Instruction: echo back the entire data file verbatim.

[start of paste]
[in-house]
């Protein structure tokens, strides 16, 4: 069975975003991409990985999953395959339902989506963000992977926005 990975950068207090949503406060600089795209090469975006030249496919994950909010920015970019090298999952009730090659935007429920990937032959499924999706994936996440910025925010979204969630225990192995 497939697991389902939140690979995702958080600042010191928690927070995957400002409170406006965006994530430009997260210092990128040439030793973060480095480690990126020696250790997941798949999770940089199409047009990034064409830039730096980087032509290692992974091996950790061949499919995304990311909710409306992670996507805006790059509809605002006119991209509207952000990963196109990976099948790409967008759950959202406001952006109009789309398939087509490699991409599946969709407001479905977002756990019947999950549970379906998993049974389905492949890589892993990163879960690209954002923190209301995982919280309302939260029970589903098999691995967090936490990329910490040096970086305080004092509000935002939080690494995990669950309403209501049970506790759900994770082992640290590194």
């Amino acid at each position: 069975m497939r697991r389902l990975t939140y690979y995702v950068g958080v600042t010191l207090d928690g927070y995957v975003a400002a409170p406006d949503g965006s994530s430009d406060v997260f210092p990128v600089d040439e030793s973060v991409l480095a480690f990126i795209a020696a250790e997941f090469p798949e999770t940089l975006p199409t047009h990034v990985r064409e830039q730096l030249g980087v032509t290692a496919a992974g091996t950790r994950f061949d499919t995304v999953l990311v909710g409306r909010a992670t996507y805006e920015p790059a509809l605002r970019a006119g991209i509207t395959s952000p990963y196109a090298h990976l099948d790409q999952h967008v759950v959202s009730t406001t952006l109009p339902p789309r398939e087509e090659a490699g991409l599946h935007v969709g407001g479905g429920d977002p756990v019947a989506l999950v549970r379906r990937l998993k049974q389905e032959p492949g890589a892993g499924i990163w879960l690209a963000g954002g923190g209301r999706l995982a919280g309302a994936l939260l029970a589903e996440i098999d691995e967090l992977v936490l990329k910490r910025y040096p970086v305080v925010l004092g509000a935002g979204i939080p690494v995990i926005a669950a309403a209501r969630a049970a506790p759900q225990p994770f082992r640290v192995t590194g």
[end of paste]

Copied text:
[in-house]
């Protein structure tokens, strides 16, 4: 069975975003991409990985999953395959339902989506963000992977926005 990975950068207090949503406060600089795209090469975006030249496919994950909010920015970019090298999952009730090659935007429920990937032959499924999706994936996440910025925010979204969630225990192995 497939697991389902939140690979995702958080600042010191928690927070995957400002409170406006965006994530430009997260210092990128040439030793973060480095480690990126020696250790997941798949999770940089199409047009990034064409830039730096980087032509290692992974091996950790061949499919995304990311909710409306992670996507805006790059509809605002006119991209509207952000990963196109990976099948790409967008759950959202406001952006109009789309398939087509490699991409599946969709407001479905977002756990019947999950549970379906998993049974389905492949890589892993990163879960690209954002923190209301995982919280309302939260029970589903098999691995967090936490990329910490040096970086305080004092509000935002939080690494995990669950309403209501049970506790759900994770082992640290590194």
């Amino acid at each position: 069975m497939r697991r389902l990975t939140y690979y995702v950068g958080v600042t010191l207090d928690g927070y995957v975003a400002a409170p406006d949503g965006s994530s430009d406060v997260f210092p990128v600089d040439e030793s973060v991409l480095a480690f990126i795209a020696a250790e997941f090469p798949e999770t940089l975006p199409t047009h990034v990985r064409e830039q730096l030249g980087v032509t290692a496919a992974g091996t950790r994950f061949d499919t995304v999953l990311v909710g409306r909010a992670t996507y805006e920015p790059a509809l605002r970019a006119g991209i509207t395959s952000p990963y196109a090298h990976l099948d790409q999952h967008v759950v959202s009730t406001t952006l109009p339902p789309r398939e087509e090659a490699g991409l599946h935007v969709g407001g479905g429920d977002p756990v019947a989506l999950v549970r379906r990937l998993k049974q389905e032959p492949g890589a892993g499924i990163w879960l690209a963000g954002g923190g209301r999706l995982a919280g309302a994936l939260l029970a589903e996440i098999d691995e967090l992977v936490l990329k910490r910025y040096p970086v305080v925010l004092g509000a935002g979204i939080p690494v995990i926005a669950a309403a209501r969630a049970a506790p759900q225990p994770f082992r640290v192995t590194g």